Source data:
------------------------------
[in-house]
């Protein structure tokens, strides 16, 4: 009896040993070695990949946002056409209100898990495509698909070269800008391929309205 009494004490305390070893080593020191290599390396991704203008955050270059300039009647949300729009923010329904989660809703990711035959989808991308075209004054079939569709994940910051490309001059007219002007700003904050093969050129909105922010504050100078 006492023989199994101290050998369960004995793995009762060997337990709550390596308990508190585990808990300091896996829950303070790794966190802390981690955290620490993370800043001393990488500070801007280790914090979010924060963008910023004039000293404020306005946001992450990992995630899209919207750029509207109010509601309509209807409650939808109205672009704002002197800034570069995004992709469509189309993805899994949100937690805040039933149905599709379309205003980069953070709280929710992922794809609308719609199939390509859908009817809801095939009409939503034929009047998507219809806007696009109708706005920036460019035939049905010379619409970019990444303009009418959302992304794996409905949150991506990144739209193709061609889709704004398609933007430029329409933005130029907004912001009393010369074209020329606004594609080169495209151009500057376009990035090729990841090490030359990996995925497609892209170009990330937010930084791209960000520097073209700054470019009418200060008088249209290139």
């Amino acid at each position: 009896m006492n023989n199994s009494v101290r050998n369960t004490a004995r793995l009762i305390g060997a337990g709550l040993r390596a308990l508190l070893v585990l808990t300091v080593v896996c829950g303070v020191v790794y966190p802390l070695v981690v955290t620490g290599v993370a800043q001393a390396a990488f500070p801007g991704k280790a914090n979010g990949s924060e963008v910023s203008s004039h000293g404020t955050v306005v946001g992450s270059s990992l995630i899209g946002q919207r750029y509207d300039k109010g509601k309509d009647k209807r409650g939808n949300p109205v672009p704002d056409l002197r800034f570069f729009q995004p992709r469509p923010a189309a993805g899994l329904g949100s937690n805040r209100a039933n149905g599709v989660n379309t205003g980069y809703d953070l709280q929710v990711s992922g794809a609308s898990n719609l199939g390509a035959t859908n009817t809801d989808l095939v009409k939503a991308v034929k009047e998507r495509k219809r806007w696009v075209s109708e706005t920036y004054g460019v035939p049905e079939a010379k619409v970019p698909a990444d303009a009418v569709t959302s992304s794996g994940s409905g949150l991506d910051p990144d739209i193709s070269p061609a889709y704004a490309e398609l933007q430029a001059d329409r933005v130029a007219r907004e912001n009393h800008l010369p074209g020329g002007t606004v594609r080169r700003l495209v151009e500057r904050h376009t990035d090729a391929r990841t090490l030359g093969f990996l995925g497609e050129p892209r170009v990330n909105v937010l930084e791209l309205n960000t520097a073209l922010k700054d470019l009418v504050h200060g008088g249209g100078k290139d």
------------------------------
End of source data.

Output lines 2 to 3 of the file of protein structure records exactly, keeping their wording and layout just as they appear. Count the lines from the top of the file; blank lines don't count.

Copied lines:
């Protein structure tokens, strides 16, 4: 009896040993070695990949946002056409209100898990495509698909070269800008391929309205 009494004490305390070893080593020191290599390396991704203008955050270059300039009647949300729009923010329904989660809703990711035959989808991308075209004054079939569709994940910051490309001059007219002007700003904050093969050129909105922010504050100078 006492023989199994101290050998369960004995793995009762060997337990709550390596308990508190585990808990300091896996829950303070790794966190802390981690955290620490993370800043001393990488500070801007280790914090979010924060963008910023004039000293404020306005946001992450990992995630899209919207750029509207109010509601309509209807409650939808109205672009704002002197800034570069995004992709469509189309993805899994949100937690805040039933149905599709379309205003980069953070709280929710992922794809609308719609199939390509859908009817809801095939009409939503034929009047998507219809806007696009109708706005920036460019035939049905010379619409970019990444303009009418959302992304794996409905949150991506990144739209193709061609889709704004398609933007430029329409933005130029907004912001009393010369074209020329606004594609080169495209151009500057376009990035090729990841090490030359990996995925497609892209170009990330937010930084791209960000520097073209700054470019009418200060008088249209290139």
């Amino acid at each position: 009896m006492n023989n199994s009494v101290r050998n369960t004490a004995r793995l009762i305390g060997a337990g709550l040993r390596a308990l508190l070893v585990l808990t300091v080593v896996c829950g303070v020191v790794y966190p802390l070695v981690v955290t620490g290599v993370a800043q001393a390396a990488f500070p801007g991704k280790a914090n979010g990949s924060e963008v910023s203008s004039h000293g404020t955050v306005v946001g992450s270059s990992l995630i899209g946002q919207r750029y509207d300039k109010g509601k309509d009647k209807r409650g939808n949300p109205v672009p704002d056409l002197r800034f570069f729009q995004p992709r469509p923010a189309a993805g899994l329904g949100s937690n805040r209100a039933n149905g599709v989660n379309t205003g980069y809703d953070l709280q929710v990711s992922g794809a609308s898990n719609l199939g390509a035959t859908n009817t809801d989808l095939v009409k939503a991308v034929k009047e998507r495509k219809r806007w696009v075209s109708e706005t920036y004054g460019v035939p049905e079939a010379k619409v970019p698909a990444d303009a009418v569709t959302s992304s794996g994940s409905g949150l991506d910051p990144d739209i193709s070269p061609a889709y704004a490309e398609l933007q430029a001059d329409r933005v130029a007219r907004e912001n009393h800008l010369p074209g020329g002007t606004v594609r080169r700003l495209v151009e500057r904050h376009t990035d090729a391929r990841t090490l030359g093969f990996l995925g497609e050129p892209r170009v990330n909105v937010l930084e791209l309205n960000t520097a073209l922010k700054d470019l009418v504050h200060g008088g249209g100078k290139d």